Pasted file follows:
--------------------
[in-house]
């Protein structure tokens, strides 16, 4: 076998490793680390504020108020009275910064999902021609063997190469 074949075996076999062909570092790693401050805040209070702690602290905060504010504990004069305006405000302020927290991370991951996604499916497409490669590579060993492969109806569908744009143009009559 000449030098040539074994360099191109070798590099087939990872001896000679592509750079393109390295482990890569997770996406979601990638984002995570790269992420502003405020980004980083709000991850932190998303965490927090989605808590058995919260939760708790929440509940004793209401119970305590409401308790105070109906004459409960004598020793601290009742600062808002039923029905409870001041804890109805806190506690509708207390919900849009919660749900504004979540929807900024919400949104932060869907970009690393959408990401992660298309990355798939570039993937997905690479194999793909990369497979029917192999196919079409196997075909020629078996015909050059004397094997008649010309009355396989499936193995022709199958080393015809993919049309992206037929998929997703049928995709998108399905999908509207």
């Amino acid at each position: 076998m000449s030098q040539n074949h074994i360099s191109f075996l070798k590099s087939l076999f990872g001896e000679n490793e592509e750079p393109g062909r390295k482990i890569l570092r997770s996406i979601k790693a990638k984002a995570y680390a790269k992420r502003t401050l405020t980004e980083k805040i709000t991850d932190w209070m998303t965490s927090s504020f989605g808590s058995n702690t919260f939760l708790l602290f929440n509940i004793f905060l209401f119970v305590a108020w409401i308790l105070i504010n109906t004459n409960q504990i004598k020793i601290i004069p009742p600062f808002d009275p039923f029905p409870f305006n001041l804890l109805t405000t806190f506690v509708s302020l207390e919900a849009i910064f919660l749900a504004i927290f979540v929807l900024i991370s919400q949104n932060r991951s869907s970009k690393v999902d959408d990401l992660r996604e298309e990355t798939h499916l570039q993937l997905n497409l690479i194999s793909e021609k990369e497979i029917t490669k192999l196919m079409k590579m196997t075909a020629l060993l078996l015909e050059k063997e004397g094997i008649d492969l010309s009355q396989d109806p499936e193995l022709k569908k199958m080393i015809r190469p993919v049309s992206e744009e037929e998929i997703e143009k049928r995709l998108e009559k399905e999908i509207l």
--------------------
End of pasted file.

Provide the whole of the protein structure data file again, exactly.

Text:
[in-house]
């Protein structure tokens, strides 16, 4: 076998490793680390504020108020009275910064999902021609063997190469 074949075996076999062909570092790693401050805040209070702690602290905060504010504990004069305006405000302020927290991370991951996604499916497409490669590579060993492969109806569908744009143009009559 000449030098040539074994360099191109070798590099087939990872001896000679592509750079393109390295482990890569997770996406979601990638984002995570790269992420502003405020980004980083709000991850932190998303965490927090989605808590058995919260939760708790929440509940004793209401119970305590409401308790105070109906004459409960004598020793601290009742600062808002039923029905409870001041804890109805806190506690509708207390919900849009919660749900504004979540929807900024919400949104932060869907970009690393959408990401992660298309990355798939570039993937997905690479194999793909990369497979029917192999196919079409196997075909020629078996015909050059004397094997008649010309009355396989499936193995022709199958080393015809993919049309992206037929998929997703049928995709998108399905999908509207």
């Amino acid at each position: 076998m000449s030098q040539n074949h074994i360099s191109f075996l070798k590099s087939l076999f990872g001896e000679n490793e592509e750079p393109g062909r390295k482990i890569l570092r997770s996406i979601k790693a990638k984002a995570y680390a790269k992420r502003t401050l405020t980004e980083k805040i709000t991850d932190w209070m998303t965490s927090s504020f989605g808590s058995n702690t919260f939760l708790l602290f929440n509940i004793f905060l209401f119970v305590a108020w409401i308790l105070i504010n109906t004459n409960q504990i004598k020793i601290i004069p009742p600062f808002d009275p039923f029905p409870f305006n001041l804890l109805t405000t806190f506690v509708s302020l207390e919900a849009i910064f919660l749900a504004i927290f979540v929807l900024i991370s919400q949104n932060r991951s869907s970009k690393v999902d959408d990401l992660r996604e298309e990355t798939h499916l570039q993937l997905n497409l690479i194999s793909e021609k990369e497979i029917t490669k192999l196919m079409k590579m196997t075909a020629l060993l078996l015909e050059k063997e004397g094997i008649d492969l010309s009355q396989d109806p499936e193995l022709k569908k199958m080393i015809r190469p993919v049309s992206e744009e037929e998929i997703e143009k049928r995709l998108e009559k399905e999908i509207l």